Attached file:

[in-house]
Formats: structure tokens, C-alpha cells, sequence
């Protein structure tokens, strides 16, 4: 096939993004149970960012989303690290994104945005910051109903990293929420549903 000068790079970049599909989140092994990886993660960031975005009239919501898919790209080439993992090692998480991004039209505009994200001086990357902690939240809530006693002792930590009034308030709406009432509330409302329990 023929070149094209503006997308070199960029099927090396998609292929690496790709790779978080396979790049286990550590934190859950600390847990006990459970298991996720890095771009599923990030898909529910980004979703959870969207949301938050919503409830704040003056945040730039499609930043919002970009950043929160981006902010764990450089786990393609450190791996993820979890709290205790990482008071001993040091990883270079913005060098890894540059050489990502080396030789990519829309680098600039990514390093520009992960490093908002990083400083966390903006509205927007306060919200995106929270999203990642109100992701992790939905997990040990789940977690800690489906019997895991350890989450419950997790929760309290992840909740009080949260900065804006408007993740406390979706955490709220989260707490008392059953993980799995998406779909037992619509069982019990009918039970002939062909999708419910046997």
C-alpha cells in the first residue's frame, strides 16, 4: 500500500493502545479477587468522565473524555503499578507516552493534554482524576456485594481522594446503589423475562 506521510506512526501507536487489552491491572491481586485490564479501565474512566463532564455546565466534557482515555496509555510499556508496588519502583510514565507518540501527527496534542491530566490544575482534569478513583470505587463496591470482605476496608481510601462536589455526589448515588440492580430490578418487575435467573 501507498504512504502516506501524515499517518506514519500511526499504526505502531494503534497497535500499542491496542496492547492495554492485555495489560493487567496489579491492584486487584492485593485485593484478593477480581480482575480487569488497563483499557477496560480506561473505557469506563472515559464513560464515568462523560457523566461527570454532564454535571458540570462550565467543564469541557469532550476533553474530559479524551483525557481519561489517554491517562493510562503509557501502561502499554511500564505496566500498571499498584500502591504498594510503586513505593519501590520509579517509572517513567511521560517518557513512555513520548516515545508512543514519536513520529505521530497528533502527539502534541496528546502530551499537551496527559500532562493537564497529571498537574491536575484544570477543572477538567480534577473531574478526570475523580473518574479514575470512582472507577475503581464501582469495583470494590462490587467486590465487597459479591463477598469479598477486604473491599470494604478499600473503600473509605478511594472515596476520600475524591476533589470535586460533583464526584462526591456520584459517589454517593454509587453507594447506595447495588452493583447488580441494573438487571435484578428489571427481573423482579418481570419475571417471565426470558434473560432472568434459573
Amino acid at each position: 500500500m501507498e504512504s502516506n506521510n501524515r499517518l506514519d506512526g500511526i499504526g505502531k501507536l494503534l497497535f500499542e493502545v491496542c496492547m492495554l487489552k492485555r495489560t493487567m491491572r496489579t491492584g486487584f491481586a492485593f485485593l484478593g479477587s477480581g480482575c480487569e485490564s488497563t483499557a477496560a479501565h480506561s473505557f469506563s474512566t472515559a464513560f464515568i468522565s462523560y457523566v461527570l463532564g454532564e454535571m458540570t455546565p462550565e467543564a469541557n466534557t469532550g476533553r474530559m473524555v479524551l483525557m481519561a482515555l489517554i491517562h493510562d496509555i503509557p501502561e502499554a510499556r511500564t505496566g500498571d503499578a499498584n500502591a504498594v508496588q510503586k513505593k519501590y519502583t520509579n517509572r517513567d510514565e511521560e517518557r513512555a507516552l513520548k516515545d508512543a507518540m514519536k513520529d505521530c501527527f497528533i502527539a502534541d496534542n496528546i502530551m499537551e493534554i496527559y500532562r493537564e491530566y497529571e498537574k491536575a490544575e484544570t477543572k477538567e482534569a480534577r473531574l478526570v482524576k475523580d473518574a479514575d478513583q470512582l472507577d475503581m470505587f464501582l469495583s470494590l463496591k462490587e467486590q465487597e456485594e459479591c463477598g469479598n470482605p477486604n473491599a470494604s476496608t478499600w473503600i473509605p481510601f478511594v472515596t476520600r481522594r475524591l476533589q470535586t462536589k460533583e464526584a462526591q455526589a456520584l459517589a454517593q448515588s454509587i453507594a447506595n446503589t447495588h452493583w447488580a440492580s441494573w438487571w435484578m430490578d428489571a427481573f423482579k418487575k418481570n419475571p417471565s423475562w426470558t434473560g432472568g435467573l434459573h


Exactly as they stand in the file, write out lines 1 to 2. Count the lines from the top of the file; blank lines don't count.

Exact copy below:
[in-house]
Formats: structure tokens, C-alpha cells, sequence